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MarginaliaThe death of Queene Anne. Ex fragmento Libri cuiusdam Wigornēsis bibliothecæ. Ex accommodato D. Math. Archb. Can. Queen Anne had the 4. Gospels, with the Doctors in Englishe.The said vertuous Queene Anne, after shee had liued with king Richarde about 11. yeares, in the 17. yeare of hys reigne changed this mortall life, and was buried at Westminster. At whose funeral, Thomas Arundel then Archb. of Yorke, and Lorde Chauncelour, made the Sermon. 

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As Foxe declares, he obtained this sermon from a manuscript in Durham cathedral library, which he obtained from Matthew Parker.

In which Sermon (as remaineth in the library of Worceter recorded) he entreating of the commendation of her, sayde these wordes: that it was more ioy of her, then of any woman that euer hee knewe. For notwithstanding that shee was an alien borne, she had in English all the 4. gospels, wt the Doctours vpon them: affirming moreouer and testifying, þt she had sent the same vnto him to examine. And he sayde they were good and true. And further wyth many wordes of praise did greatly commend her, in that she being so great a Lady, & also an alien, would study so lowly so vertuous bookes. And he blamed in that sermon sharply the negligence of the Prelates, & other men. In so much that some sayd, he would on the morow leaue vp the office of Chauncelour, and forsake the world, & geue him to fulfil his pastoral office, for that he had seene and read in those bookes. And then it had bene the best Sermon that euer they heard. Hæc ex libro Wygo. In the whiche Sermon of Thomas Arundell, three poynts are to be considered, first the laudable vse of those olde times receaued to haue the Scripture and Doctours in our vulgare English toung. Secondly, the vertuous exercise and also example of thys godly Lady, who had these bookes not for a shew hanging at her girdle: but also seemeth by this Sermon to be a studious occupier of the same. The third thing to be noted is, what fruit the sayde Thomas Archbyshoppe declared also himselfe to receiue at the hearing and reading of the same bookes of hers in the English toung. MarginaliaTho. Arundell, Arch. breaketh his owne promise.Notwythstanding, the same Thomas Arundel, after this Sermone and promise made, became the most cruell enemy that might be against English bookes, and the authors therof as foloweth after in his story to be seene.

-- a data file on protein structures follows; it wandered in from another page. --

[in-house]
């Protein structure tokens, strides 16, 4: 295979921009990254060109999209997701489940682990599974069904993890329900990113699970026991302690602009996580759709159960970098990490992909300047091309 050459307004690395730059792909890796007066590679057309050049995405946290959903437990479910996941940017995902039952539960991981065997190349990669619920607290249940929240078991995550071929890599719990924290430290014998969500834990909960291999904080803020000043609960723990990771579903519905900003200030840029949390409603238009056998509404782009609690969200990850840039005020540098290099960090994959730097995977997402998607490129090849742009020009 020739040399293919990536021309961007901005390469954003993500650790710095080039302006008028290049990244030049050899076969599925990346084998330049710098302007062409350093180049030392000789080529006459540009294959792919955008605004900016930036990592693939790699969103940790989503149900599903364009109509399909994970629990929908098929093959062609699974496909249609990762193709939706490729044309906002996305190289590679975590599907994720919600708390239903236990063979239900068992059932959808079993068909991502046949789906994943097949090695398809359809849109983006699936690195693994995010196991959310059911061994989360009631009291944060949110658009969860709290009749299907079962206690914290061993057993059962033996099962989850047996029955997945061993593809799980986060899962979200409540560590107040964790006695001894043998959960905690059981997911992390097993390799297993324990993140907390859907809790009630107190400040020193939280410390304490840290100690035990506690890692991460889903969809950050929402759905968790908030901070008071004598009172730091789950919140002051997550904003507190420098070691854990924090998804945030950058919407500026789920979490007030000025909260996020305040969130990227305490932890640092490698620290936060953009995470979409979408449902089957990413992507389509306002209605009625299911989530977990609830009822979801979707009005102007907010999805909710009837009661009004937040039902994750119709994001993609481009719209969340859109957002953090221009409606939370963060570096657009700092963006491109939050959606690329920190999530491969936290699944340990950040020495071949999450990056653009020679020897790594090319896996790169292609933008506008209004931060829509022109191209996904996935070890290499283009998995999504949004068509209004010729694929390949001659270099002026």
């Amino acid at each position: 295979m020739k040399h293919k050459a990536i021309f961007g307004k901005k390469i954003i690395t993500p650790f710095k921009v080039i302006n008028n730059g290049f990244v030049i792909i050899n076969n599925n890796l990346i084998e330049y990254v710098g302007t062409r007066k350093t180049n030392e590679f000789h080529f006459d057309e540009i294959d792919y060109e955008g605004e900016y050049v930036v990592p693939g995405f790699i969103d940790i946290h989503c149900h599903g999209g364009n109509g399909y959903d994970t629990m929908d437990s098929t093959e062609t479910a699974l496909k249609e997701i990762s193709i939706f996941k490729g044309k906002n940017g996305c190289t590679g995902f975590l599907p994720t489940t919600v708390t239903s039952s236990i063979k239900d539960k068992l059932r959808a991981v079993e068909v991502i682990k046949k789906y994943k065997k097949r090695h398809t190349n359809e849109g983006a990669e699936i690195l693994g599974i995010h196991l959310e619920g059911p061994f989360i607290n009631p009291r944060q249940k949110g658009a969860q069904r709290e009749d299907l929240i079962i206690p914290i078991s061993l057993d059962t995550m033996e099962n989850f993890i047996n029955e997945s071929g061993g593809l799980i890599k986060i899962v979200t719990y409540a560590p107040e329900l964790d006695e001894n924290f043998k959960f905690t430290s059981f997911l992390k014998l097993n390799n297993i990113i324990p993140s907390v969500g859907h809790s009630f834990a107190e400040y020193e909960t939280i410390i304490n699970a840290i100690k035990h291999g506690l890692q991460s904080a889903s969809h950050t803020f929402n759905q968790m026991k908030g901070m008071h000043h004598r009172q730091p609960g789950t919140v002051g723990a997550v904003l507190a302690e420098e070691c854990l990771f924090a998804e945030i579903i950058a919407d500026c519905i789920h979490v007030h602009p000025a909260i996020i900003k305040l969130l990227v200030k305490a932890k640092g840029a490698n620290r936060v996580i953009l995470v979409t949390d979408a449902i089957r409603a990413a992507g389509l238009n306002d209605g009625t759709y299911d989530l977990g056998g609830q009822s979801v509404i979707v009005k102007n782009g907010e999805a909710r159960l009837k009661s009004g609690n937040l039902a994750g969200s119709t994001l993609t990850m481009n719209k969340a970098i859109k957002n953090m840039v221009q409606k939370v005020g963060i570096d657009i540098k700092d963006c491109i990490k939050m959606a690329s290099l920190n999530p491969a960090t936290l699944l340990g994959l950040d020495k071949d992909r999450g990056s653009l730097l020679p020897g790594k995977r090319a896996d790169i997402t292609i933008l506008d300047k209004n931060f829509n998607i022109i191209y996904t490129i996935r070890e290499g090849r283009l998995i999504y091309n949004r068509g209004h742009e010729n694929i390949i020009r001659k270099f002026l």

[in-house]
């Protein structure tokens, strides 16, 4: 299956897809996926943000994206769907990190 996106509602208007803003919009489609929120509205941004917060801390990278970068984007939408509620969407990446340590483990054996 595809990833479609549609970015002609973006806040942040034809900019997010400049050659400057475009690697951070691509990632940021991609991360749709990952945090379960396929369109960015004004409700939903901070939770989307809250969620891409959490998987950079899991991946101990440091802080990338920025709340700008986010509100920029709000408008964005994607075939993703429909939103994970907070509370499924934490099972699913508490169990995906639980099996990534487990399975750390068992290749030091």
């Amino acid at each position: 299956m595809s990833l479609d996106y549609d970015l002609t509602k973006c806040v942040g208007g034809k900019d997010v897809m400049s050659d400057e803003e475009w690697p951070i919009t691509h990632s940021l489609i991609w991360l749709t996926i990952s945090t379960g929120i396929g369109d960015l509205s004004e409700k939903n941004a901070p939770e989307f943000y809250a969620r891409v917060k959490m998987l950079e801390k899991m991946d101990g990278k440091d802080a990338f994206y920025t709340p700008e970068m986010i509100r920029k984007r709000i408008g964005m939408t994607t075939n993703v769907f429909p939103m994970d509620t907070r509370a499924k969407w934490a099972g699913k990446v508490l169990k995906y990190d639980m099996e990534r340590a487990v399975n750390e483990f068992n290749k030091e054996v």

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For shortly after the death of Queen Anne, the same yere (the king being then in Irelād) this Thomas Arundel Archb. of Yorke, and Byshop of London, Rob. Braybrocke (whether sent by the Archb. of Cant. and the clergy, or whether going of their owne accorde) crossed the seas to Ireland, MarginaliaTho. Arundell and the B. of Lōdon, go to Irelād to the King to complain of the fauorers of Gods worde. to desire the king in all spedy wise to returne and help the faith and church of Christ, against such as holding of Wickleffes teaching, went about (as they sayde) to subuert al their procedings, and to destroy the canonical sanctions of their holy mother church. At whose complaint the king hearing the one part speake, and not aduising theother, was in such sorte incensed: that incontinent leauing all his affaires incomplete, he spedde his returne towarde England. Where he kept his Christmas at Dublin, in the which meane time, in the beginning of the next yere following, which was Anno 1395. MarginaliaEx histor. D. Albans. Anno. 1395. a Parliament was called at Westminster, by the commaundement of the Kyng. In which parliament, certaine Articles or Conclusions were put vp by them of the Gospell side, to the number of 12.